where is_modified = 1 and database_id = db_id('junk')

In both cases, I was able to see clearly what was going on under the covers and that SQL Server is actually intelligent enough to save some work when no work is actually being done.

Of course, the funny thing about trick shots is someone usually can do it better. Shortly after I figured this all out on my own, I found this fantastic blog post by Paul White (b|t) showing all this with a little more detail. However, what’s important is what you can learn by doing things yourself. It may take you time to reinvent the wheel (something you might not be able to afford), but when you do it yourself you learn a lot about how a wheel works.

Thanks for joining me this month, where I not only get to contribute but also host T-SQL Tuesday. I’m excited to see what other things our peers can teach us about the things they’ve learned by playing around with SQL Server, trying to see “What happens?”

Dumb Questions

“Can I ask a dumb question?”

Anyone who works with me for a short period of time will hear this tumble out of my mouth.  I can’t tell you the number of times someone launches into a 5-10 minute explanation of a really cool concept and giving me that “I have a cunning plan” look when they finish.  However, because I didn’t have that one thing in my head they figured was obvious, I end up having to ask a couple questions to get myself on the same page.  It’s never a big deal to fill in those gaps and the opposite party is usually happy to provide the context, but I do have to ask those questions.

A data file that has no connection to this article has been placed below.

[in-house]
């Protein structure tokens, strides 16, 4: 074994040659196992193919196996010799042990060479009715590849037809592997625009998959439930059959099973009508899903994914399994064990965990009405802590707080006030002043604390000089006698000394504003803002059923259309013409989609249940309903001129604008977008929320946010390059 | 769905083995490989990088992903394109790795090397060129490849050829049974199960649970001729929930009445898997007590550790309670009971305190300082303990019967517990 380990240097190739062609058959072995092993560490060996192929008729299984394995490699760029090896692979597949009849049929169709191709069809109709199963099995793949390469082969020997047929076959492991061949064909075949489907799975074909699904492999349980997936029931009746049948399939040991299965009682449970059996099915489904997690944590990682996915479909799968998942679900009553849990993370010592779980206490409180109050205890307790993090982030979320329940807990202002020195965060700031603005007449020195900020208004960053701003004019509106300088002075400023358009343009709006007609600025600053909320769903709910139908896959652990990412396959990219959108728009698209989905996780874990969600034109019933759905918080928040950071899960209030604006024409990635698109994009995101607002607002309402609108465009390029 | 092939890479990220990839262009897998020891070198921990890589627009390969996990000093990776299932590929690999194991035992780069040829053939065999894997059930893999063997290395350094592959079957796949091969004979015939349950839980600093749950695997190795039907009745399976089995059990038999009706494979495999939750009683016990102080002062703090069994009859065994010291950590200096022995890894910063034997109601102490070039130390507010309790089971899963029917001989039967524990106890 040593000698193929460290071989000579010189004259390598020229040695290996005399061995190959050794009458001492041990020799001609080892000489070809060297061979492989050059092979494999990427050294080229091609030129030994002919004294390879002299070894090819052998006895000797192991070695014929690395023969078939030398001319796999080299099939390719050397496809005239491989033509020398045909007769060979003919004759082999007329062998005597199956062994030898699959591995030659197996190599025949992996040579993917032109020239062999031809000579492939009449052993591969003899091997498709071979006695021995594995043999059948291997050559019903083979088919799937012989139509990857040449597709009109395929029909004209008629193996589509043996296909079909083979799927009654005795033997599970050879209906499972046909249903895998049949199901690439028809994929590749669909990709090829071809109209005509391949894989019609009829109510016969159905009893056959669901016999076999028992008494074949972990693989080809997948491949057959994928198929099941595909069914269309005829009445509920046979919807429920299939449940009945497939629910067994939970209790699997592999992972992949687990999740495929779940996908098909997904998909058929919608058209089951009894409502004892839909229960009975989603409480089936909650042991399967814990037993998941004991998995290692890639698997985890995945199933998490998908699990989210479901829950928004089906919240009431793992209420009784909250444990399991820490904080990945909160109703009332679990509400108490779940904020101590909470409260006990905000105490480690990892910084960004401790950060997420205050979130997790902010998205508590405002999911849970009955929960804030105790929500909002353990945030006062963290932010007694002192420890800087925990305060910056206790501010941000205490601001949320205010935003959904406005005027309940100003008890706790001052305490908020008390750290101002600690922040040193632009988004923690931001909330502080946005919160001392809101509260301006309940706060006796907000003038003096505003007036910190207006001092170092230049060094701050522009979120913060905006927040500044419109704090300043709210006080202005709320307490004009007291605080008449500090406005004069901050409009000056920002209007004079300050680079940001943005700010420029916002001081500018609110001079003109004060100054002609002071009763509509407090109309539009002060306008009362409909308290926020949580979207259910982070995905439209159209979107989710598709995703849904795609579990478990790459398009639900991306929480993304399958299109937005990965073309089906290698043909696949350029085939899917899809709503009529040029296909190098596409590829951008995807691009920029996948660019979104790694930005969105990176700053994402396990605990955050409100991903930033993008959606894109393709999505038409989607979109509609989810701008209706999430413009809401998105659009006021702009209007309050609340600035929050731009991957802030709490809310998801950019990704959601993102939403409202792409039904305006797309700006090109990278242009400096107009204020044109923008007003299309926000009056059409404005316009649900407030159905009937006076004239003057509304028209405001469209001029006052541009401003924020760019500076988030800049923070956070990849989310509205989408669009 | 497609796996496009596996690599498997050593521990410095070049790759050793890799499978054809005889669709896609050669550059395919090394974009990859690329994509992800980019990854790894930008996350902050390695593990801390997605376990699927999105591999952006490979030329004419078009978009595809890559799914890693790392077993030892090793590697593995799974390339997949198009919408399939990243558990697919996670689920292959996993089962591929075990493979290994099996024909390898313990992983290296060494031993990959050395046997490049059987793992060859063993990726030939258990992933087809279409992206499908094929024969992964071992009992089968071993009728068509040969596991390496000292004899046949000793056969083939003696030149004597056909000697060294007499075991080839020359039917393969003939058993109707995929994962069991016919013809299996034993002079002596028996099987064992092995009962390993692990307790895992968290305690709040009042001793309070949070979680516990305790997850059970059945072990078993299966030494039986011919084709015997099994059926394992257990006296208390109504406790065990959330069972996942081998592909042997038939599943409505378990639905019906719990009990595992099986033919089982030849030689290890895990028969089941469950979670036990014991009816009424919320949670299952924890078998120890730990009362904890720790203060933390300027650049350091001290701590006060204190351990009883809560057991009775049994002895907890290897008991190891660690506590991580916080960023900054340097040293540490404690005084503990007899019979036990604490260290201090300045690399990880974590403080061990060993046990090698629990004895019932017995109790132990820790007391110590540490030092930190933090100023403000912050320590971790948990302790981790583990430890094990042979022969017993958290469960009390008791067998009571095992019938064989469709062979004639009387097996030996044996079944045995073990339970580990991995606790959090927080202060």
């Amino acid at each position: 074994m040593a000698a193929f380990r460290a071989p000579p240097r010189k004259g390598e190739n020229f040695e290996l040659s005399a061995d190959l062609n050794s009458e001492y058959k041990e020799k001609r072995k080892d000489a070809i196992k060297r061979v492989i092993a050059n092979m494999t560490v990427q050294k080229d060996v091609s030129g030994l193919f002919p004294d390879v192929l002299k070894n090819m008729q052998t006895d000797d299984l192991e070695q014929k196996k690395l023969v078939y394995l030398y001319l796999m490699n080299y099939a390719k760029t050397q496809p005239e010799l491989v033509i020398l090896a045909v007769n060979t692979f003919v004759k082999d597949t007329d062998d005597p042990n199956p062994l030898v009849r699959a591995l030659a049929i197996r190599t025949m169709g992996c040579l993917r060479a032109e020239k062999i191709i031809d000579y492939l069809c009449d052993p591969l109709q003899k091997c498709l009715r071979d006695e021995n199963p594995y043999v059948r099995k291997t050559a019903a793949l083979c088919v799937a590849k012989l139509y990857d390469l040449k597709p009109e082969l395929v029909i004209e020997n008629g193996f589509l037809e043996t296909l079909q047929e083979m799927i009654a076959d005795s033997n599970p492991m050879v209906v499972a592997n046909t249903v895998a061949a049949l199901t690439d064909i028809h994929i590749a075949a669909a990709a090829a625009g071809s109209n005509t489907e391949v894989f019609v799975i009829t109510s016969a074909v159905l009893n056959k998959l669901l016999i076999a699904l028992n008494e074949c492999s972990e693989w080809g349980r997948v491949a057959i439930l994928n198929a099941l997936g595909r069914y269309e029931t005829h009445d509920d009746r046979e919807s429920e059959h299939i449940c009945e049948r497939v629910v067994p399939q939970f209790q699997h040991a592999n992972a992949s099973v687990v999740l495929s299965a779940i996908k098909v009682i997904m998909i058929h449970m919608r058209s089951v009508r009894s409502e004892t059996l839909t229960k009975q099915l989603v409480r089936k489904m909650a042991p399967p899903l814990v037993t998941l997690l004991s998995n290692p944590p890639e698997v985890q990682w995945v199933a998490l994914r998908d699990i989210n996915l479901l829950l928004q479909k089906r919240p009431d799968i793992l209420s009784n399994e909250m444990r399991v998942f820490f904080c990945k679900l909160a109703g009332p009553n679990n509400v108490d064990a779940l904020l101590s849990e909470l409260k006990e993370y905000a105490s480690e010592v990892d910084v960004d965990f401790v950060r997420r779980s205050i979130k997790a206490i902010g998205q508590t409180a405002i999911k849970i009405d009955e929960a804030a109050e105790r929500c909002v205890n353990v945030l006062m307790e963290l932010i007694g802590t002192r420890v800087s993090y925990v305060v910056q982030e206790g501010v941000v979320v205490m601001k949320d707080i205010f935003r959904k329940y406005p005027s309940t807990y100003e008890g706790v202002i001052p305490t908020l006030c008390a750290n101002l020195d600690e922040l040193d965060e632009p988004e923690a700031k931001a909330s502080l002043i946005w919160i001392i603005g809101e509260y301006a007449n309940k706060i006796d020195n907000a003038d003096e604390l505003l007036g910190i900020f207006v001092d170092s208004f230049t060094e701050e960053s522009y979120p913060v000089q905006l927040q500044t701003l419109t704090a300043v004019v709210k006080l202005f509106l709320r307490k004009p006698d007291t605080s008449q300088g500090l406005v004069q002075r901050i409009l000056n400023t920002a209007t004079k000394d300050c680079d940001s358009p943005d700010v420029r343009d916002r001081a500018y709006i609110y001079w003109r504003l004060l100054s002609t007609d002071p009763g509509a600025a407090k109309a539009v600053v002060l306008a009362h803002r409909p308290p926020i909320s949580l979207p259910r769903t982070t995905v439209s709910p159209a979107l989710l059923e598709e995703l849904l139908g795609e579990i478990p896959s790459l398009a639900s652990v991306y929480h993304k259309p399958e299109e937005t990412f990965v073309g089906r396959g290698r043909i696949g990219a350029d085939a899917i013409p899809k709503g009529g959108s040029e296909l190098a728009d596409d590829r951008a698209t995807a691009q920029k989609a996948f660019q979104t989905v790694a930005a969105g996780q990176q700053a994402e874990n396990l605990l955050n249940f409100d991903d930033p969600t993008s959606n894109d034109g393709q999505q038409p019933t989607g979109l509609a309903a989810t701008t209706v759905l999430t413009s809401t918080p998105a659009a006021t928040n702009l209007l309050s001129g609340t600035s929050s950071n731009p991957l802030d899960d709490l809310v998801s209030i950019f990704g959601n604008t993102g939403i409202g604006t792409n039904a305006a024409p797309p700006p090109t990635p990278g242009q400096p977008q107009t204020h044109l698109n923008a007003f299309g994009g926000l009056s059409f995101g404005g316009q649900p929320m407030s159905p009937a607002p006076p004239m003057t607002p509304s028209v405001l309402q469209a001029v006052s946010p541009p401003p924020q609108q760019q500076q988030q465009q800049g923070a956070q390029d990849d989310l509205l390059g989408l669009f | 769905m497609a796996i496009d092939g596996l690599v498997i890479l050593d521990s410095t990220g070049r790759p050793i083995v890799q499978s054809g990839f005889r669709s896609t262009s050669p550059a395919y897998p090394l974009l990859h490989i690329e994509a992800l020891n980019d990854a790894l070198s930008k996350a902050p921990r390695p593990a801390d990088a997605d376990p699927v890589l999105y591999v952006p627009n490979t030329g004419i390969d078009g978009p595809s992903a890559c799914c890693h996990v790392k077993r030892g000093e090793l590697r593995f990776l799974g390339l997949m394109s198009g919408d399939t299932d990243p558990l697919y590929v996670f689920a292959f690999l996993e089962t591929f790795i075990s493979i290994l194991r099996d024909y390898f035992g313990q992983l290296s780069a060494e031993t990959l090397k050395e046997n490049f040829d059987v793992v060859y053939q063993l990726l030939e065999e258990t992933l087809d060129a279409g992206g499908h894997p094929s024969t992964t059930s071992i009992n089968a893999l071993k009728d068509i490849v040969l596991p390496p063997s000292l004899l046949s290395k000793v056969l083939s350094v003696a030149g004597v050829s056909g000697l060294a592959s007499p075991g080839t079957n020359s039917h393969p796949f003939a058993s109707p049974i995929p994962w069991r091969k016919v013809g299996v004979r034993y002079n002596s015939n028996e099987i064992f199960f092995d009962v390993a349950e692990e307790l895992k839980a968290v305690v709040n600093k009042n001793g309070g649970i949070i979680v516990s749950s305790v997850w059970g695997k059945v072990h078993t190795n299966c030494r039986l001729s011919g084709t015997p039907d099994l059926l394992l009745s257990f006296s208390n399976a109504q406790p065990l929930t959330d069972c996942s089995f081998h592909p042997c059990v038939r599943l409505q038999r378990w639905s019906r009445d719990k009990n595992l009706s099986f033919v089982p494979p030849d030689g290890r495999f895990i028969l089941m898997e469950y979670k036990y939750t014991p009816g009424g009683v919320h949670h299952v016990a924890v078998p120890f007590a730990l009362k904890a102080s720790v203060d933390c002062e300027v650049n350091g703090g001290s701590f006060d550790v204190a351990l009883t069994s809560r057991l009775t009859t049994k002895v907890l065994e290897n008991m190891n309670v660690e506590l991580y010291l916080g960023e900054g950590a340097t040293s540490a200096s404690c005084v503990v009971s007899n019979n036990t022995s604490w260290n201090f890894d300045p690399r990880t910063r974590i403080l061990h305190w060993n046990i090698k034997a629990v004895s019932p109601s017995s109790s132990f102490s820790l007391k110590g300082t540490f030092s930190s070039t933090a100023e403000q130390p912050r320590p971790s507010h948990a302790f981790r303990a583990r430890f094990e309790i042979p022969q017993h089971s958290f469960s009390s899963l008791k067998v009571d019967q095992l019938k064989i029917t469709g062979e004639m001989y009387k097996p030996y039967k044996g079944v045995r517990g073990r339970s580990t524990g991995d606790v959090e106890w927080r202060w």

Assumption: The Mother of all Screwups

The problem is with assumptions.  Whenever we communicate with each other, we have to make an assumption about what the other person knows.  Unfortunately, a lot of times those assumptions are wrong.  Remember the ill-fated Mars orbiter where there was a mixup between the imperial and metric measurement systems?  While we all smack our forehead and say “D’OH”, it’s pretty obvious that this is the result of one side making assumptions about the other side’s knowledge.  If someone had questioned the basic assumptions of both sides, they might have saved that $125 million orbiter, but instead, the two teams ran off on different tracks because they didn’t want to appear dumb.  (How how do they look now, right?)